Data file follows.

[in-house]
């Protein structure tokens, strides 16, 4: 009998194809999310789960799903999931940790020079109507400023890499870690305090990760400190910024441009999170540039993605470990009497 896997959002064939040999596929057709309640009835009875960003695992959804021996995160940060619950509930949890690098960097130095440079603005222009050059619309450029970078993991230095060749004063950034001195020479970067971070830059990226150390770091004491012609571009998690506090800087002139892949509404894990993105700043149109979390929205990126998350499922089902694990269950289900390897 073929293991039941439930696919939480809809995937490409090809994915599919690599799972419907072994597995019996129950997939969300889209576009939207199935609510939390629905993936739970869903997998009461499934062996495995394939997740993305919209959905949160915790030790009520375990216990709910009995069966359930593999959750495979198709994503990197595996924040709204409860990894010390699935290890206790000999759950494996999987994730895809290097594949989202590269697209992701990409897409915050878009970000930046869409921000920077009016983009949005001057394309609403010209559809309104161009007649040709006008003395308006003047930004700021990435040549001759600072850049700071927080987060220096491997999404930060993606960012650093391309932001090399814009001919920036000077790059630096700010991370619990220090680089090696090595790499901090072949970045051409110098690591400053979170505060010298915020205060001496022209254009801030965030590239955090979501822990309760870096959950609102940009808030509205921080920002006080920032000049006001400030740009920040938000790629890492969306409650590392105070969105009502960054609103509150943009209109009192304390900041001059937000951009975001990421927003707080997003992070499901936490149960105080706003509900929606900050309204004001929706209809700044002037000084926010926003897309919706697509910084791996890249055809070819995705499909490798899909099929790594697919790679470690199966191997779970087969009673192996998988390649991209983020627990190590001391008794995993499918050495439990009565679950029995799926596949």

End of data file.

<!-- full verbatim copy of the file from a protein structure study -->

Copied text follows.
[in-house]
């Protein structure tokens, strides 16, 4: 009998194809999310789960799903999931940790020079109507400023890499870690305090990760400190910024441009999170540039993605470990009497 896997959002064939040999596929057709309640009835009875960003695992959804021996995160940060619950509930949890690098960097130095440079603005222009050059619309450029970078993991230095060749004063950034001195020479970067971070830059990226150390770091004491012609571009998690506090800087002139892949509404894990993105700043149109979390929205990126998350499922089902694990269950289900390897 073929293991039941439930696919939480809809995937490409090809994915599919690599799972419907072994597995019996129950997939969300889209576009939207199935609510939390629905993936739970869903997998009461499934062996495995394939997740993305919209959905949160915790030790009520375990216990709910009995069966359930593999959750495979198709994503990197595996924040709204409860990894010390699935290890206790000999759950494996999987994730895809290097594949989202590269697209992701990409897409915050878009970000930046869409921000920077009016983009949005001057394309609403010209559809309104161009007649040709006008003395308006003047930004700021990435040549001759600072850049700071927080987060220096491997999404930060993606960012650093391309932001090399814009001919920036000077790059630096700010991370619990220090680089090696090595790499901090072949970045051409110098690591400053979170505060010298915020205060001496022209254009801030965030590239955090979501822990309760870096959950609102940009808030509205921080920002006080920032000049006001400030740009920040938000790629890492969306409650590392105070969105009502960054609103509150943009209109009192304390900041001059937000951009975001990421927003707080997003992070499901936490149960105080706003509900929606900050309204004001929706209809700044002037000084926010926003897309919706697509910084791996890249055809070819995705499909490798899909099929790594697919790679470690199966191997779970087969009673192996998988390649991209983020627990190590001391008794995993499918050495439990009565679950029995799926596949």